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Roller Camshaft Conversions Engine Upgrade - Rockin’ And Rollin’
Roller camshaft conversions take the anxiety out of driving your classic Ford
It's been all the talk on internet forums, club meeting hangouts, and in enthusiast garages across the nation—the loss of zinc and other protective "barrier" chemicals in modern oil damaging traditional flat tappet camshafts and valvetrain components. From wiped out cams that didn't make it past initial break-in to long-serving engines simply losing valvetrain parts overnight from a simple oil change, the problem has had enthusiasts running scared for several years.
Why the change in conventional motor oils you ask? Why couldn't they just leave well enough alone? It's simple, really; major aftermarket oil companies and the parts stores that carry their products cater to the general DIY market for modern cars (considered less than 20 years old). Much like there hasn't been a Ford built with a carburetor since the early 1980s, the same can be said for a flat tappet cam application in a Ford. From factory roller cam setups (5.0L HO Mustangs for example) to more modern overhead cam valvetrains that use roller followers, these valvetrains simple don't need the protection from high pressure wear like a flat tappet cam does. When the OEs determined that additives in the oil package were affecting their emissions systems (catalytic converters, oxygen sensors, and so forth) the additive packages were removed. From an OE standpoint, it was an easy decision, as the additives were no longer needed in the first place with modern valvetrains.
Unfortunately, this decision affected us enthusiasts in a negative manner, since we stand in line at the parts counter buying the same 10W30 that the guy in front of us with an OE roller valvetrain buys. He goes home and pours in his oil and all is well. You do the same and a few days later, you have valvetrain failure. Today, the issue has been reduced somewhat by the fact that there are several oil companies that offer oil with these additive packages once again. Some are labeled as "high mileage," while some are called "muscle car oil." Still, others search out specialty oils for diesels and power sports applications and use these products due to their retention of these all-important additives. Lastly, you can buy the additive in a pour-in concentrate to add to your traditional oil change as a manner of protection as well.
While a somewhat expensive solution, converting to a roller camshaft/lifter setup is a permanent one. Whenever we see an engine being built, we strongly urge the owner to spend the extra coin to add a roller cam to their shopping list. There are several ways to add roller cam technology to a small- or big-block Ford engine build and reap the benefits of a roller cam valvetrain. The most basic is a roller cam conversion kit, which generally features a roller camshaft with a reduced base circle, roller lifters specific to the application, and some sort of installation hardware/retainer. These kits offer several popular cam grinds for street use and most manufacturers can even offer custom grinds. The reduced base circle of the cam is to allow the retrofit to work in early blocks (more on that later). Another option is to use a standard base circle roller cam with "link bar" lifters. Instead of the lifters being retained in the valley to prevent rotation, the lifters are linked to each other to prevent rotation. This allows a wider option of cam profiles, but is a bit more expensive when purchasing the lifters. The last option for retrofitting a roller cam is to use a roller-cam-ready block, either a production block or an aftermarket block. This allows the use of OE type hardware and everything just bolts together. This last option is probably best if you're planning to build a completely new engine.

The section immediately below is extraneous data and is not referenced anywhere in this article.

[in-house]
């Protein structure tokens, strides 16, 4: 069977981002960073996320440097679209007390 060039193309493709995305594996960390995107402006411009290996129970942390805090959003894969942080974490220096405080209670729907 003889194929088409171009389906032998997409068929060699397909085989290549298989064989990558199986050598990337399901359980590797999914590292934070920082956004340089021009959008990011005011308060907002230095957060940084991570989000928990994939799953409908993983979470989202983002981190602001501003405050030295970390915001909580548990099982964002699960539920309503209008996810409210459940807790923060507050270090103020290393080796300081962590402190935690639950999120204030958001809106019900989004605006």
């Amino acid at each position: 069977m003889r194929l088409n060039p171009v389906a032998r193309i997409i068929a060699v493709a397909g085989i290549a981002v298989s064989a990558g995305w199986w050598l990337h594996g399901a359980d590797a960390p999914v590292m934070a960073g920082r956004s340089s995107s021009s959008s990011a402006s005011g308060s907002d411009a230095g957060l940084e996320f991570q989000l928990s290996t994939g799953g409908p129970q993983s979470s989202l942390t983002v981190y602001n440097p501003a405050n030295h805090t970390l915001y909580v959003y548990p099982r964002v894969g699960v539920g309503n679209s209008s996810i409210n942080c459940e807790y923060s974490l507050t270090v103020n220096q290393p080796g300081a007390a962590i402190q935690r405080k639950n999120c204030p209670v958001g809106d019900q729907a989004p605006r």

One of the most confusing aspects of choosing a roller cam for many is comparing the roller cam specs to a traditional flat tappet camshaft. It's not a true apples-to-apples comparison of the specs on the cam card. Where you will find the key differences is in the lobe pattern. A flat-tappet cam lobe can only provide so much lift before the lobe literally comes to a point, which would fail very quickly. With a roller cam profile, the lobe lift can be more dramatic because of the roller cam's "broad shouldered" lobe, which provides more lift. For example, if you compare cams with similar durations at 0.050-inch lift, you'll see the roller cam has much more lift for a similar power range. Take Comp Cams' popular 280H grind flat tappet (230 degrees duration and 0.512-inch valve lift) and compare it to Comp's XE282HR roller (230 degrees duration at 0.050-inch lift and 0.565-inch valve lift). That's 0.053-inch more lift. "The lobe profiles are quite different because of the flat versus roller follower, but the engine only ‘cares' about how the valve moves and not at all about how fat the lobe ‘looks' to our eyes. The roller cams certainly give much larger gains on great flowing heads (especially the modern cast and/or CNC ports that work so well at high valve lift)," states Billy Godbold, Valvetrain Engineering Manager at Comp Cams.